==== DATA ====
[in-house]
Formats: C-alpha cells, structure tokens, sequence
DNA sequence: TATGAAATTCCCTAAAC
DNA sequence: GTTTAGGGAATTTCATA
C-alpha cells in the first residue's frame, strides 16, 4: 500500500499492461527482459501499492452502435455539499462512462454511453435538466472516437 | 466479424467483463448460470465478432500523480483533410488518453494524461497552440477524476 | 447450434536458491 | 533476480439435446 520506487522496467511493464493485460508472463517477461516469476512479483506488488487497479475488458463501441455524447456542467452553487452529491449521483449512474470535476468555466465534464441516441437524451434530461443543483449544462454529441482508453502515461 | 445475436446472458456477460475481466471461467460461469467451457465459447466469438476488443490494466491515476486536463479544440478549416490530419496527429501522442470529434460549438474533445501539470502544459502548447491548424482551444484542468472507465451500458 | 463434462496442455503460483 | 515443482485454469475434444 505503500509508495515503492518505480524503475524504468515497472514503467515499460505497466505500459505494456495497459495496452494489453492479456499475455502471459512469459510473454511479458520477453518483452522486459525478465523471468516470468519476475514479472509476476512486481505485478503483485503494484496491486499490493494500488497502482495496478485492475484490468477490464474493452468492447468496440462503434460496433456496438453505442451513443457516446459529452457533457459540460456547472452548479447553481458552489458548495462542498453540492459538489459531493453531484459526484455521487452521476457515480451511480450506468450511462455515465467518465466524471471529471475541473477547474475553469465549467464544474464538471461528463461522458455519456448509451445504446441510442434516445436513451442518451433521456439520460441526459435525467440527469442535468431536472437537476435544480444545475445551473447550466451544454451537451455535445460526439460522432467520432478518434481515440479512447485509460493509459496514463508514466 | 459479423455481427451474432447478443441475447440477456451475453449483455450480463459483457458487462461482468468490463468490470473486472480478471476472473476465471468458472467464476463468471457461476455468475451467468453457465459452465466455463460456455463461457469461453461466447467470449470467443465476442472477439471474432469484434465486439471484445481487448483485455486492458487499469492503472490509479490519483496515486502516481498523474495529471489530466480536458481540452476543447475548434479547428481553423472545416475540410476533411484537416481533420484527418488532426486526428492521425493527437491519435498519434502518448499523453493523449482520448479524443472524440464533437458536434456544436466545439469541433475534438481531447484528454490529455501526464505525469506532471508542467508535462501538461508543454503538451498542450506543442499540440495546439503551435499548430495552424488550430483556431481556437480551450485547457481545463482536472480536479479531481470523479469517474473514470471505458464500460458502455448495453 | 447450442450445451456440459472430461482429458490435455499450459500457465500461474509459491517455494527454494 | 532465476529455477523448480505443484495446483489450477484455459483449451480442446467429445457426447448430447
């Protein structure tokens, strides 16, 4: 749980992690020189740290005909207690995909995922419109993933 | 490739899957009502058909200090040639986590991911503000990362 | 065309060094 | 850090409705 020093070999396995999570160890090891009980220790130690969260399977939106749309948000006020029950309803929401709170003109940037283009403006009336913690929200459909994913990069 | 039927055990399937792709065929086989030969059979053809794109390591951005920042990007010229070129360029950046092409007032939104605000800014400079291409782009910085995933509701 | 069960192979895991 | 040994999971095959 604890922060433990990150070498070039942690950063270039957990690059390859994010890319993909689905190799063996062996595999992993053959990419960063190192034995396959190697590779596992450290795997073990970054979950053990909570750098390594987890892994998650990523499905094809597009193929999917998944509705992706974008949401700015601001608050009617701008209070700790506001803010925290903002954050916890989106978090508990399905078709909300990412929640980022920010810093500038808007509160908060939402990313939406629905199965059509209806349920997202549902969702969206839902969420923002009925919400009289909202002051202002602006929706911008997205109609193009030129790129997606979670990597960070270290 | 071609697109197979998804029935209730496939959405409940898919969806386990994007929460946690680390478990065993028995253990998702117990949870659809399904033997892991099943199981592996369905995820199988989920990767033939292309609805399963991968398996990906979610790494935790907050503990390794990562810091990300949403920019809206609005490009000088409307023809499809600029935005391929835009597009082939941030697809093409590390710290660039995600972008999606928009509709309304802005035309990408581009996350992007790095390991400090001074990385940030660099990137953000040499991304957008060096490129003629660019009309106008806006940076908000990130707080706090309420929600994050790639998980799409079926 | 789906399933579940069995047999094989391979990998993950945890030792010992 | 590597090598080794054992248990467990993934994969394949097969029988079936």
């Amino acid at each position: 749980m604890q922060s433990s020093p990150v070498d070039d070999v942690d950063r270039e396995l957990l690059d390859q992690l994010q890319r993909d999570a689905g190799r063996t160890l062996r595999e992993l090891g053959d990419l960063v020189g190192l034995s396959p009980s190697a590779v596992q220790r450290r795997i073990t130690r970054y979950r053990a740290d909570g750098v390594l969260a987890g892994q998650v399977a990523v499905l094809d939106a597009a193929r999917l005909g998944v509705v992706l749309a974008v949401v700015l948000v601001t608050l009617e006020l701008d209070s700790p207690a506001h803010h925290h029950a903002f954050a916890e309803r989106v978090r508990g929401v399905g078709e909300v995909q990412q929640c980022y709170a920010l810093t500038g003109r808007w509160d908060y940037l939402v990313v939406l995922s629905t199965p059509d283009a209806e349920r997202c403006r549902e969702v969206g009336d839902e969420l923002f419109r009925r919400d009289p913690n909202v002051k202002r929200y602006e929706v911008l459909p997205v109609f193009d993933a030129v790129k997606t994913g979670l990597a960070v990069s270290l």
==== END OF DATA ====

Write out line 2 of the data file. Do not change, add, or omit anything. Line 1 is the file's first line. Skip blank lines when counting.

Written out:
Formats: C-alpha cells, structure tokens, sequence